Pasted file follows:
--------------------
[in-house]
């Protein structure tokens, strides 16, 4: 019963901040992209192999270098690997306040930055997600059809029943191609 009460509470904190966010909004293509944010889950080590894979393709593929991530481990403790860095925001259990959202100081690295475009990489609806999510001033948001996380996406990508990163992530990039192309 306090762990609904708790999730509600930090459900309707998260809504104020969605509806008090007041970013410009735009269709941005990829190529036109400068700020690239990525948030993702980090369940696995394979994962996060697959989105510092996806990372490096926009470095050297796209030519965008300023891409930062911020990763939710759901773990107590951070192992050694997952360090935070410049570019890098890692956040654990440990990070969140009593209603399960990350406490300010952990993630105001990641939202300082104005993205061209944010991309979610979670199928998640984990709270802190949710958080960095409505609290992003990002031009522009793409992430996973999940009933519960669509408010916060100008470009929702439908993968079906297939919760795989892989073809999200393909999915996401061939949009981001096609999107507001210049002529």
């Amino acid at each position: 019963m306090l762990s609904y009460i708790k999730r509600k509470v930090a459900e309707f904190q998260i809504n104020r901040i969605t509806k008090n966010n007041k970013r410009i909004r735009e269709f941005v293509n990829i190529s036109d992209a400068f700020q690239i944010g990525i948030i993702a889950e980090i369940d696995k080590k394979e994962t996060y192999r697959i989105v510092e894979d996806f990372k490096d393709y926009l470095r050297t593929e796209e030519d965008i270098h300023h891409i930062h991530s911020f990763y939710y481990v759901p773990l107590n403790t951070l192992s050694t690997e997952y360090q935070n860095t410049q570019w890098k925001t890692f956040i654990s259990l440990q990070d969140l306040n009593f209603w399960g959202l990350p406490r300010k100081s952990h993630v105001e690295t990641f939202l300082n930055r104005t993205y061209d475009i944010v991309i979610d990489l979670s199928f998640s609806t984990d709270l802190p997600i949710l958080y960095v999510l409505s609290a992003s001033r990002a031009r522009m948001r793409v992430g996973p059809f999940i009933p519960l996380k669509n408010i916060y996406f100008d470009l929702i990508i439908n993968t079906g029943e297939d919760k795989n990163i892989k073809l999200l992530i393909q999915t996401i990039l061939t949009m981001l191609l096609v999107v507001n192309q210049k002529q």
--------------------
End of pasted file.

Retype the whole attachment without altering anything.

[in-house]
């Protein structure tokens, strides 16, 4: 019963901040992209192999270098690997306040930055997600059809029943191609 009460509470904190966010909004293509944010889950080590894979393709593929991530481990403790860095925001259990959202100081690295475009990489609806999510001033948001996380996406990508990163992530990039192309 306090762990609904708790999730509600930090459900309707998260809504104020969605509806008090007041970013410009735009269709941005990829190529036109400068700020690239990525948030993702980090369940696995394979994962996060697959989105510092996806990372490096926009470095050297796209030519965008300023891409930062911020990763939710759901773990107590951070192992050694997952360090935070410049570019890098890692956040654990440990990070969140009593209603399960990350406490300010952990993630105001990641939202300082104005993205061209944010991309979610979670199928998640984990709270802190949710958080960095409505609290992003990002031009522009793409992430996973999940009933519960669509408010916060100008470009929702439908993968079906297939919760795989892989073809999200393909999915996401061939949009981001096609999107507001210049002529």
């Amino acid at each position: 019963m306090l762990s609904y009460i708790k999730r509600k509470v930090a459900e309707f904190q998260i809504n104020r901040i969605t509806k008090n966010n007041k970013r410009i909004r735009e269709f941005v293509n990829i190529s036109d992209a400068f700020q690239i944010g990525i948030i993702a889950e980090i369940d696995k080590k394979e994962t996060y192999r697959i989105v510092e894979d996806f990372k490096d393709y926009l470095r050297t593929e796209e030519d965008i270098h300023h891409i930062h991530s911020f990763y939710y481990v759901p773990l107590n403790t951070l192992s050694t690997e997952y360090q935070n860095t410049q570019w890098k925001t890692f956040i654990s259990l440990q990070d969140l306040n009593f209603w399960g959202l990350p406490r300010k100081s952990h993630v105001e690295t990641f939202l300082n930055r104005t993205y061209d475009i944010v991309i979610d990489l979670s199928f998640s609806t984990d709270l802190p997600i949710l958080y960095v999510l409505s609290a992003s001033r990002a031009r522009m948001r793409v992430g996973p059809f999940i009933p519960l996380k669509n408010i916060y996406f100008d470009l929702i990508i439908n993968t079906g029943e297939d919760k795989n990163i892989k073809l999200l992530i393909q999915t996401i990039l061939t949009m981001l191609l096609v999107v507001n192309q210049k002529q």